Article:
Covert incest, also known as emotional incest, is a style of parenting in which a parent looks to their child for the emotional support that would be normally provided by another adult. The effects of covert incest on children when they become adults are thought to mimic actual incest, although to a lesser degree. This term describes interactions between a parent and child that are exclusive of sexual abuse. The term has been criticized for broadening the definition of incest to an excessive degree, inflating the prevalence of child abuse, and being over-used and unsubstantiated.
Covert incest was defined in the 1980s as an emotionally abusive relationship between a parental figure and child that does not involve incest or sexual intercourse, though it involves similar interpersonal dynamics as a relationship between sexual partners. Defining such relationships as "incest" has led to criticism of the concept for dramatically loosening the definition of incest, making child abuse seem more prevalent than it actually is.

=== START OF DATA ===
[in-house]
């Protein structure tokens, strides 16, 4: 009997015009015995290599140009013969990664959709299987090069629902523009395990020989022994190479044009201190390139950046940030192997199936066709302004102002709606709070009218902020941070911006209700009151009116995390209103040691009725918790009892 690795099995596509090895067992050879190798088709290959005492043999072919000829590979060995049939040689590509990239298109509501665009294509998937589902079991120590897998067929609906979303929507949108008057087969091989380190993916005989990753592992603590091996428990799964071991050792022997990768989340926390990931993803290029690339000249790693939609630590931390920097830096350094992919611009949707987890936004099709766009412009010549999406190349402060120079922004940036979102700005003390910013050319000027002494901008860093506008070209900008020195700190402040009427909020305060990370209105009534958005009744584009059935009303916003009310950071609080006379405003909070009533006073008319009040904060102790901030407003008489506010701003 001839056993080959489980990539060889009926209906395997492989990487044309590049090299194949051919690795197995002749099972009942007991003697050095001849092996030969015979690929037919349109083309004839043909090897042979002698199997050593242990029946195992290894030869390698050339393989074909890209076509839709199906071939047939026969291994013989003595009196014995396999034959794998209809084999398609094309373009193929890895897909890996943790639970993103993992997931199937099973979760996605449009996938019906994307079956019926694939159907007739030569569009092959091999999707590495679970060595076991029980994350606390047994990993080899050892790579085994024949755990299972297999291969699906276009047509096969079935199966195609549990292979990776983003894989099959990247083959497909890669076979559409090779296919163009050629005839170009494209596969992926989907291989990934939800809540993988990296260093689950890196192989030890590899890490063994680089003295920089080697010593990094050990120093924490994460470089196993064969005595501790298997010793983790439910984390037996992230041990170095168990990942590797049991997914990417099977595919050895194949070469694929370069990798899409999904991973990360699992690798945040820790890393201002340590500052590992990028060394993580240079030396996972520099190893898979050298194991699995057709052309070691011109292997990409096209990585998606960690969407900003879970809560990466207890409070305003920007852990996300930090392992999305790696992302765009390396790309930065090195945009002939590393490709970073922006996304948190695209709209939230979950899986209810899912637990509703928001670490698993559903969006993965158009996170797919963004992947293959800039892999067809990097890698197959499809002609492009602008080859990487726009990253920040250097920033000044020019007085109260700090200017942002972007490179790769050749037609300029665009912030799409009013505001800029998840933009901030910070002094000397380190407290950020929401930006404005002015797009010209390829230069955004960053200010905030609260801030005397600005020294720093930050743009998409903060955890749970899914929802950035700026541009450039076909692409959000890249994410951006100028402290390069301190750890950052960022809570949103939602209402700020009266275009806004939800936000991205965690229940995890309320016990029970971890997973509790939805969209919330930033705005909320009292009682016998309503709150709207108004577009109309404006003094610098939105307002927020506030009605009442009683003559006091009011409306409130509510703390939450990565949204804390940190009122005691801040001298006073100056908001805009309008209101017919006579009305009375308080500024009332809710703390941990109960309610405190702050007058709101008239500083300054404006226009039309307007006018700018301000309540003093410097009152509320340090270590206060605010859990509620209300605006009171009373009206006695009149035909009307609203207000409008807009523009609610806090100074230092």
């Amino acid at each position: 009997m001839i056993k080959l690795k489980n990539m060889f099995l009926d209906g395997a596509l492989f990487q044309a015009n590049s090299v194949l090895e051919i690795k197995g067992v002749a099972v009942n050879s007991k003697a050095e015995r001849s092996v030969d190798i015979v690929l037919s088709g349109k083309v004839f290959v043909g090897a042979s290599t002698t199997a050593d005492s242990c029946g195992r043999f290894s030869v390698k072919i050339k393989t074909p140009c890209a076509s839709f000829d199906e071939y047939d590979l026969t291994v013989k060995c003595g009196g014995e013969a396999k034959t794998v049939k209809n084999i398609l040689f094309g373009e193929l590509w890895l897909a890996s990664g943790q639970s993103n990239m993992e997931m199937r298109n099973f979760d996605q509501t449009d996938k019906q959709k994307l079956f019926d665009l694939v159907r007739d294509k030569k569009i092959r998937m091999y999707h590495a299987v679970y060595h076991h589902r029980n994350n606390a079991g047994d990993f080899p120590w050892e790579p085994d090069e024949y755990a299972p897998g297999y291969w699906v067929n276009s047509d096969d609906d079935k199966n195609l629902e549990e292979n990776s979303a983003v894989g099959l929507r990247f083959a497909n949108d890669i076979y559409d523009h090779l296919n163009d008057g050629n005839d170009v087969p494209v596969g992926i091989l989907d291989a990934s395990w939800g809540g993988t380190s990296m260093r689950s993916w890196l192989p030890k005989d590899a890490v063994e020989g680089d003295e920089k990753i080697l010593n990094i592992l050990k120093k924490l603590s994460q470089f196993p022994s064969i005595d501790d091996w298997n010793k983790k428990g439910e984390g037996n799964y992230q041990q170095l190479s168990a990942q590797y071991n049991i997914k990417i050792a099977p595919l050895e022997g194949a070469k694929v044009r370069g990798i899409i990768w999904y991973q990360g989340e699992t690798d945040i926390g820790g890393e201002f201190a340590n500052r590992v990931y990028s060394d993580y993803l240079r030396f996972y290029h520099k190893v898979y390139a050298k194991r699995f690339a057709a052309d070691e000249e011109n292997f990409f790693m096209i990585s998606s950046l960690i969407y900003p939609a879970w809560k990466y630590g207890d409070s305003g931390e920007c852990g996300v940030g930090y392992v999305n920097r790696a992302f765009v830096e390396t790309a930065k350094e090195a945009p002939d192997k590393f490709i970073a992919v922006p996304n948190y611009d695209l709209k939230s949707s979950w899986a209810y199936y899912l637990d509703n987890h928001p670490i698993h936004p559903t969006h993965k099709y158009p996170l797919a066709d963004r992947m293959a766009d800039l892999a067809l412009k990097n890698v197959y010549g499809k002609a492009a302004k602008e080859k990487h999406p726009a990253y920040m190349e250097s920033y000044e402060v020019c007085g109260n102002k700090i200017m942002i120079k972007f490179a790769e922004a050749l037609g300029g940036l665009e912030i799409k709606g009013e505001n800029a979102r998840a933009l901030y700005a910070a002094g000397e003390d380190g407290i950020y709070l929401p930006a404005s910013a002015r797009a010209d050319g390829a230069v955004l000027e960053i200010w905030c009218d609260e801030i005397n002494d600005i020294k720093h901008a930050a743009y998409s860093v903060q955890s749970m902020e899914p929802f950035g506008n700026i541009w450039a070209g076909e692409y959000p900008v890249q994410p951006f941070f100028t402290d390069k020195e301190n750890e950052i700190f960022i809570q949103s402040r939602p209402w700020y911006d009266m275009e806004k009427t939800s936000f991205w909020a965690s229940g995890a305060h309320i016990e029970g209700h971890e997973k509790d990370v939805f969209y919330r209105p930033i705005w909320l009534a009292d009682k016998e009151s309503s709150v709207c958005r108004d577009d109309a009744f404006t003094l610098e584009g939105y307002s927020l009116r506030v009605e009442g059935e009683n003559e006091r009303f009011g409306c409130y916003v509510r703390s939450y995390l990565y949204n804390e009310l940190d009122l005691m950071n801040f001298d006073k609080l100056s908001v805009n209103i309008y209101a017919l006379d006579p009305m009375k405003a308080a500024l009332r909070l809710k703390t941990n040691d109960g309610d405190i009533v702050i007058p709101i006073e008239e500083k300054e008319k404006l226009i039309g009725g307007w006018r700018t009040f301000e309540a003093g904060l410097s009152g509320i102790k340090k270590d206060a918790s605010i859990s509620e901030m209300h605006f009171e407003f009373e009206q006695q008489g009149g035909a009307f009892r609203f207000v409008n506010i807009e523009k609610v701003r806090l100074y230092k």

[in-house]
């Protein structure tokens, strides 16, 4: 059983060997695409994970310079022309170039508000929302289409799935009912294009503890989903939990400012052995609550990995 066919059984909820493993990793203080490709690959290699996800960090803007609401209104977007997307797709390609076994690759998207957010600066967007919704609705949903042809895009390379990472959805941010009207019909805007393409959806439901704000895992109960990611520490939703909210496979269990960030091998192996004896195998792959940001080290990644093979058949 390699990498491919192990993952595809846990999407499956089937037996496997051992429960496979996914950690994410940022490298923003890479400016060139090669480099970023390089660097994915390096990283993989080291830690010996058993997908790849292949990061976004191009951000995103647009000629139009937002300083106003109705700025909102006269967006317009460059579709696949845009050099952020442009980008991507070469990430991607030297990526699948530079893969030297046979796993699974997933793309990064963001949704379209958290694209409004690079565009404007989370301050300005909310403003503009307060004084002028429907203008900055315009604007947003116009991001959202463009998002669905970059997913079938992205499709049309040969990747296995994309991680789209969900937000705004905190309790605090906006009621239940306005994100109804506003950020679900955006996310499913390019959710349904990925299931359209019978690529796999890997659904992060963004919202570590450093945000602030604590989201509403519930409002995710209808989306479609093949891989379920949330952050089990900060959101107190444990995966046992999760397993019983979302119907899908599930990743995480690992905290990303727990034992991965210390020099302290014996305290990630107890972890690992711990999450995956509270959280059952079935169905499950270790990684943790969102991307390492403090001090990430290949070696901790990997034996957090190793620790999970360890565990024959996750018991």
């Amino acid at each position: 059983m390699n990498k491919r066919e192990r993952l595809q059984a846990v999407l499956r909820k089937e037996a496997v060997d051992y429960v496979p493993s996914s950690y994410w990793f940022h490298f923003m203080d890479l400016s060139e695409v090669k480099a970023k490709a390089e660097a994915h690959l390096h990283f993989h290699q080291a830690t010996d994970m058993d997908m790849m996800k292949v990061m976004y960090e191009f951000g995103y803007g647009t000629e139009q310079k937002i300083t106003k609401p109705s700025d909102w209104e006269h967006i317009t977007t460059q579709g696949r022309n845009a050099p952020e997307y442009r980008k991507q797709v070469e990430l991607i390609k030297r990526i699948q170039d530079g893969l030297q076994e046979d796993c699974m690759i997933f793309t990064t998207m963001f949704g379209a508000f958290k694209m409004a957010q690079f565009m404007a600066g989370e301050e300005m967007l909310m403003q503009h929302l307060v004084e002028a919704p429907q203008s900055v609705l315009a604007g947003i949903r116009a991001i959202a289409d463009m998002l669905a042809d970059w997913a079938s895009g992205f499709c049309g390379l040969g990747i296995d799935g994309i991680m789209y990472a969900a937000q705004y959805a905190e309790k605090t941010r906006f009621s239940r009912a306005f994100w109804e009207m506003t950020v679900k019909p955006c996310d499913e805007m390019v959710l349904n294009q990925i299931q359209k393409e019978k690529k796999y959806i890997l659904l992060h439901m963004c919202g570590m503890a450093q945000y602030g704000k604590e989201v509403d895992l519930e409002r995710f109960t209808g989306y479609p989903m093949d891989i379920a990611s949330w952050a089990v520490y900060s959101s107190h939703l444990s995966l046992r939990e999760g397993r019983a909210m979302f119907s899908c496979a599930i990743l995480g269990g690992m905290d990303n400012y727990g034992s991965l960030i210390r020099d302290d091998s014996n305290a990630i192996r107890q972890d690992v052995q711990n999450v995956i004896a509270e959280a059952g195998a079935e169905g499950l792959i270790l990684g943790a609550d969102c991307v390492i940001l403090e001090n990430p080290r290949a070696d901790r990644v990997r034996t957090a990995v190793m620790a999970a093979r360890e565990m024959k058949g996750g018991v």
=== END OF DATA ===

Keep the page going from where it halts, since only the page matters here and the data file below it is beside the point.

Covert incest is described as occurring when a parent is unable or unwilling to maintain a relationship with another adult and forces the emotional role of a spouse onto their child instead. The child's needs are ignored and instead the relationship exists solely to meet the needs of the parent and the adult may not be aware of the issues created by their actions.
The effects of covert incest are thought to mimic actual incest though to a lesser degree, and Kenneth Adams, who originated the concept, describes the victims as having anger or guilt towards parents and issues with self-esteem, addiction and sexual and emotional intimacy. Psychotherapist Roni Weisberg-Ross has noted that the term may not be particularly useful, since it can lead to attributing nearly any possible dysfunctional relationship or problem, becoming "a catchall, watered down diagnosis". Ross also criticizes the term for its emphasis on children meeting parents' "unmet needs", noting that children often meet the emotional or other needs of parents, with relationship boundaries frequently blurring and no definition of when this leads to permanent damage or harm.
Jungian analyst and author Marion Woodman describes covert incest as "unboundaried bonding" in which the parent or parents use the child as a mirror to support their needs, rather than mirroring the child in support of the child's emotional development.
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